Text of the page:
There Is and Was No Conspiracy

I wasn’t going to go to Spokane for the World Science Fiction Convention.  I have a lot of work on my plate, a number of other trips so adding in Sasquan seemed like just too much.  Then Puppies happened and I knew I had to go.  My friend David Gerrold (the man responsible for Tribbles and defeating the Klingons with said aforementioned tribbles) was the guest of honor, and it seemed like there was a very good chance his moment in the sun was going to be spoiled by a food fight in fandom. 

For those of you not be seeped in the lore of fandom — it’s a great honor to be selected as a worldcon GoH.  And the modern practice is that you only get one.  In the old days Robert Heinlein was GoH four times, but that’s not how it’s done today.  You have one bite at this apple.  The unpleasantness that exploded when the slate of nominees was revealed meant that there was a good chance David’s moment was going to be scarred by “tension, apprehension and dissension” to quote Robert Silverberg quoting remarks from the 1968 Worldcon.  That meant I was going to go attend Worldcon come hell or high water and try to be there for my friend.

I also have a number of friends among the hard working fans who put on Worldcons (no easy task).  These are people who love our field and donate their time and energy to throw a party every year for all of us (normally) joyful nerds who love rocket ships and unicorns, fighting robots and spell flinging mages, dystopias and utopias.  They also didn’t deserve to cope with all this tribulation without folks showing up who wanted to celebrate the field.

I was also privy to George’s plan to present Alfie’s to those folks who had been pushed off the ballot by the slate.  You can find George’s remarks on how he did it and why he did it here — What’s It All About, Alfie?   I wanted to show support for his laudable effort to honor folks who had been damaged by the “tension, apprehension and dissension”  And it wasn’t all about the Hugos, it was also George reclaiming the Hugo Losers Party which has become a rather stuffy affair.  Years ago I got to be a co-conspirator with George at one Losers party where I let George in an adjoining door so he could cover Gardner Dozois with silly string as he reclined on the bed in a hotel room.  Gardner then rampaged through the party like the Creature of the Black Lagoon.  Ah memories.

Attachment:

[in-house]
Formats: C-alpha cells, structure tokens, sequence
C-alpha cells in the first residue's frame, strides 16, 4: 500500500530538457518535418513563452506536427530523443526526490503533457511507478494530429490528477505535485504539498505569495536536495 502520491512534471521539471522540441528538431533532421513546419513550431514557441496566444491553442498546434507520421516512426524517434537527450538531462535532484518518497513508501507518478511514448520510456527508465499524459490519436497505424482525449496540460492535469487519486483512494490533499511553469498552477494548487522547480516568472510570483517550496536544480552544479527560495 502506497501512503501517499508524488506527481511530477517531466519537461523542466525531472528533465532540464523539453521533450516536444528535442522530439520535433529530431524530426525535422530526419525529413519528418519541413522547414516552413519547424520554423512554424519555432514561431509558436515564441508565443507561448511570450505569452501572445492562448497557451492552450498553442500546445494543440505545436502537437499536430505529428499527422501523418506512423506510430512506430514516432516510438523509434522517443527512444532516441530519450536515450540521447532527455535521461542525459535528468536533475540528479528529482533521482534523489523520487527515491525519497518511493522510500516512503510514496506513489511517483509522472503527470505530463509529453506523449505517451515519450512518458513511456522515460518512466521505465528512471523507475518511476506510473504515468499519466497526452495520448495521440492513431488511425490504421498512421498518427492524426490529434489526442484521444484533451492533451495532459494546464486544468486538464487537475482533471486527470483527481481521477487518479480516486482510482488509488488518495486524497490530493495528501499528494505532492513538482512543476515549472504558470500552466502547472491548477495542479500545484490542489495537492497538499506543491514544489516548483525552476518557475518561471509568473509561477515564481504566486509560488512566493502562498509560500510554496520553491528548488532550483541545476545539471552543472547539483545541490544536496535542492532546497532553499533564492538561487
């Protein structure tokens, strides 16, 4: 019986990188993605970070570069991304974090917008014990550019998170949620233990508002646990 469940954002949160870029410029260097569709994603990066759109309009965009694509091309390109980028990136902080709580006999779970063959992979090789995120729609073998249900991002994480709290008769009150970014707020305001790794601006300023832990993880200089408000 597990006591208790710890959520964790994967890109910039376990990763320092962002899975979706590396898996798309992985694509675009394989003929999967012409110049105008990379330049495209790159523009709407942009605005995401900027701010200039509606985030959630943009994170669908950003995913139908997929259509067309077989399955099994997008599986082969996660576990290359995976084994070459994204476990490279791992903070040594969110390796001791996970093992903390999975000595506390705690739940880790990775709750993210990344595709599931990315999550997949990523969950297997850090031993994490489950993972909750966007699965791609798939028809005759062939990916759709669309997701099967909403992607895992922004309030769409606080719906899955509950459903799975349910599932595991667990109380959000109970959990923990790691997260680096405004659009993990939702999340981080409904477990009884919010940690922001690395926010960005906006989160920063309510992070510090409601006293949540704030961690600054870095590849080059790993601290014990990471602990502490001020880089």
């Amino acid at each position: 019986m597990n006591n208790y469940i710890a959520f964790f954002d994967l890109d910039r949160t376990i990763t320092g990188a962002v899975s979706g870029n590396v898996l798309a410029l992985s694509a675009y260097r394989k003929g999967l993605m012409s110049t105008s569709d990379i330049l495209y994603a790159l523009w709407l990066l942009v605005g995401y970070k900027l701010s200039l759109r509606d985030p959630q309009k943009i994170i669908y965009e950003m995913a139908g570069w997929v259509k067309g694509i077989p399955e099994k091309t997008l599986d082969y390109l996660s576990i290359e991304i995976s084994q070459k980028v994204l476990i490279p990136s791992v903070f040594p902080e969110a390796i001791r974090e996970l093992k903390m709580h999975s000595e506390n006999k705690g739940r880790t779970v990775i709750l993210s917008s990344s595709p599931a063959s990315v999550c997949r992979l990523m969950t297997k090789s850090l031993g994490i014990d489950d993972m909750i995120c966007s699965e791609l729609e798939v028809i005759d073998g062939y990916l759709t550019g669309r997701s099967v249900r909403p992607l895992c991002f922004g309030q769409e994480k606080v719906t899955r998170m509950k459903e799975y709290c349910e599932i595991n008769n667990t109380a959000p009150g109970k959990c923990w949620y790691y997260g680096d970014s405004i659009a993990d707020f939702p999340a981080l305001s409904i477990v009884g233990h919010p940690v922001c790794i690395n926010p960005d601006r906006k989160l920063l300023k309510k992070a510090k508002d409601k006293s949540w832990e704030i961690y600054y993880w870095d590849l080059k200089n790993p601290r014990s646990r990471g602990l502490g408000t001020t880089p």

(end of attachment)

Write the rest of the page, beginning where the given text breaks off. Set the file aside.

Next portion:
Anyway, I went to the Worldcon, and I had a great time.  I got to meet Jim Wright who writes the amazing  Stonekettle Station Blog.  I got to interact with a lot of great people at my Kaffee Klatch and my reading.  I hung out with the amazing Willis clan — Connie, Courtney and Cordelia.  Michael Cassutt kept me laughing at his wit and cynicism.  I had breakfast with the elegant and brilliant Kate Elliot.  I was also there because my friends Emma and Peter Newman were up for a Hugo for best fancast with their charming, witty, interesting and all around delightful Tea & Jeopardy.  Since they sadly couldn’t attend worldcon I had been tasked to accept the Hugo should they win and read the moving speech they had prepared.

So now it was Saturday night.  Hundreds of thousands of words had been written and a thousand insults exchanged about the controversy of the Sad and Rabid Puppies and the battle they imagined they were having with the SJW (Social Justice Warriors).  The moment of truth was at hand.  Thousands of supporting memberships that had been purchased.  By whom?  Puppies?  Gamergate fellows?  Old line fans?  New Fen?  None of us knew and some of us were pessimistic.  Me among them.  But not David.  He sensed that fandom would come galloping to the defense of the community and the award to say — “Look, we don’t object to you, your religious beliefs, your political philosophies, your love of military S.F. or Sword Swinging Barbarians, Mighty Thewed Heroes and Women in Chain Mail Bikinis Clinging to Said Heroes, in short Big Dumb Fun but we want you to not game the system.  Nominate what you love like we’ve all done for decades, but don’t create a slate.

I slipped into my slinky blue cocktail dress complete with a rhinestone shoulder strap and went off to sit in the very front row and watch the Hugos.  David Gerrold and his co-host Tananarive Due were brilliant.  Tananarive was dressed in a red Star Trek uniform and channeled the the spirit, beauty and courage of Uhura.  David was dressed as an homage to Dr. Who, but with the addition of a rainbow bow tie and rainbow suspenders to honor the historic extension of civil rights that had happened this summer.  There were Daleks and Grim Reapers, Jim Wright, Robert Silverberg and Connie Willis.  There were winners and there were No Awards.  There were cheers for No Award which I regretted though from my vantage point it seemed more like the cheer was for rejecting the tactics of the slate rather than the nominees.  It was probably not in the best of manners, but truthfully our tribe is a bit socially dyslexic.  The one time people started to boo David immediately went off script and said that kind of behavior was out of bounds.  It didn’t happen again.  I was sorry that No Award took both editor categories.  I had ranked the editors, and placed a certain Rabid Puppy below No Award, but that wasn’t how the majority voted.  Hopefully this slate nonsense will stop and these talented editors will once again be on the ballot.